Iraq & the failure of our Illinois Republican Congressional delegation

We recently finished posting a series of “Notes on the War in Iraq” to show how much information is available to anyone seeking it. You would think, of course, that our Illinois Republican Congressional delegation would already know the facts, arguments and history presented in that series. If they do – it makes you wonder why they haven’t joined the effort to help disseminate that information.

As we wrote, our Illinois Republican members of Congress have failed to make effective use of their bully pulpit:

Each member of Congress can command media attention and can reach out within their district’s communities in ways available to few others.

Our Congressional guys (and gal) haven’t done a darn thing to do that on the big issues of the day. None of the Illinois Republican delegation seems to have any sense of their responsibility to move public opinion back in their home state…

No United States President can do it all. That’s why it’s good to have members of Congress from your own party providing an assist. I would argue that President Bush received no such assist from any Republican member from Illinois.

There is no other way to say it except that these eight men and one woman have failed their constituents, their state, and their nation in a time of war.

Even after we’ve seen a turn of events on the ground in Iraq, our Illinois Republican members of Congress have been AWOL on the issue. There is still no concerted effort on their part to impact the minds of Illinois voters. Here’s just one recent report showing that there are signs on both sides of the aisle that the story of the Iraq War has changed:

There is a pervasive sense among Republicans, and even some Democrats, that the war debate has been re-framed by signs of success and that both sides need to adapt to facts on the ground.

“I think momentum has been lost for the argument that the surge has failed,” said Sen. Lindsey Graham (R-S.C.), one of Bush’s strongest supporters in Congress.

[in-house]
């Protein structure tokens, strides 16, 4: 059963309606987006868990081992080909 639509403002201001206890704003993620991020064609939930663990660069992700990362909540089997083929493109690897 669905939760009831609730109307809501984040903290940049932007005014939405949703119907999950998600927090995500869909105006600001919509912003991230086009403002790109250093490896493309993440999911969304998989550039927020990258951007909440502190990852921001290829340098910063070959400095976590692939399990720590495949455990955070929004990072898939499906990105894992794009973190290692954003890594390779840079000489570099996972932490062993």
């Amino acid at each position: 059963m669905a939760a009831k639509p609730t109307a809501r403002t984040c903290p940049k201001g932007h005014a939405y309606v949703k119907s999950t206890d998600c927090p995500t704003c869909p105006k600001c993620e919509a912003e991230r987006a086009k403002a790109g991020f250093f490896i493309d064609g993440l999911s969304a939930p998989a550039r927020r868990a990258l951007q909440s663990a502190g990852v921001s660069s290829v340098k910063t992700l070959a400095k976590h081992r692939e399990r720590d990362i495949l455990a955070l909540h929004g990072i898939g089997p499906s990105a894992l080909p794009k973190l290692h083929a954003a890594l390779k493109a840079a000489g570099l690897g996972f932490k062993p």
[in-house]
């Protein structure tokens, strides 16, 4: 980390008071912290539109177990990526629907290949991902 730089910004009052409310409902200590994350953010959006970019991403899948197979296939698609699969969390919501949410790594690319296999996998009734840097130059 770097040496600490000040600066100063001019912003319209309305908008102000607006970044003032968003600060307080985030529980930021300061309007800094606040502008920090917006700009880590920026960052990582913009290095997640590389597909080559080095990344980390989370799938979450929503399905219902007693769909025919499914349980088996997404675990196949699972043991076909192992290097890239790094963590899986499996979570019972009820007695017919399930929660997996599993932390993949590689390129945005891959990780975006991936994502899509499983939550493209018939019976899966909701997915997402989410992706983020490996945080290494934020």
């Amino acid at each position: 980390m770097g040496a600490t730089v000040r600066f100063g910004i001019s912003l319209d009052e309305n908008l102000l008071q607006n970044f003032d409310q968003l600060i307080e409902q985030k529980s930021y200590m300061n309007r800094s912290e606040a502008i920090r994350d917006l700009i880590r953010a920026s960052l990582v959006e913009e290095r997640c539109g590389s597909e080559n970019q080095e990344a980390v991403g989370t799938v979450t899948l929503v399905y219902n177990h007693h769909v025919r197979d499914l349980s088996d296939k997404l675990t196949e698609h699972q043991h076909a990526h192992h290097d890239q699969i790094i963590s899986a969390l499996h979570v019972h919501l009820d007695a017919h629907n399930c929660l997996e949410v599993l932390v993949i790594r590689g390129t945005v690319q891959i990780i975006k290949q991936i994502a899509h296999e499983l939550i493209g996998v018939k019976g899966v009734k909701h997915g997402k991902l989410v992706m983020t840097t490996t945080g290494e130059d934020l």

“The momentum is to allow the surge to continue. I don’t see anyone defecting from our side. If there’s any change in votes, it will be on their side.”

Sen. Ben Nelson (D-Neb.), a moderate Democrat who supports a change in mission but not a mandatory troop withdrawal, said, “People understand that there has been a military success in Iraq. … There’s an expectation that more of that will happen.”

Every major issue of the day presents a communication challenge. If our elected representatives don’t want to get about doing their jobs, the sooner they will be replaced the better.




Here are the links to our “Notes on the War in Iraq”:

1. Since the terrorists target public opinion, so should we

2. September 11, 2001 and the reality of the threat

3. What didn’t work before 9/11 and what needed to change

4. Why we invaded Iraq & who supported the decision

5. What went wrong

6. What is going right

7. Why withdrawal is the wrong strategy

8. Why it’s difficult and taking so long

9. Where things stand as of November 2007

10. The good news from Iraq cannot be ignored

11. Examples of things that libertarians and liberals explain away

12. Many Americans have forgotten or never learned what war is

For more on the topic of Congressional leadership, follow these links:

Our Illinois Republican Congressional delegation has failed us

The wasted Congressional bully pulpit

General Petraeus and Ambassador Crocker help the Illinois Republican Congressional delegation do its job

Republicans who won’t lead on Iraq War debate can’t lead on other issues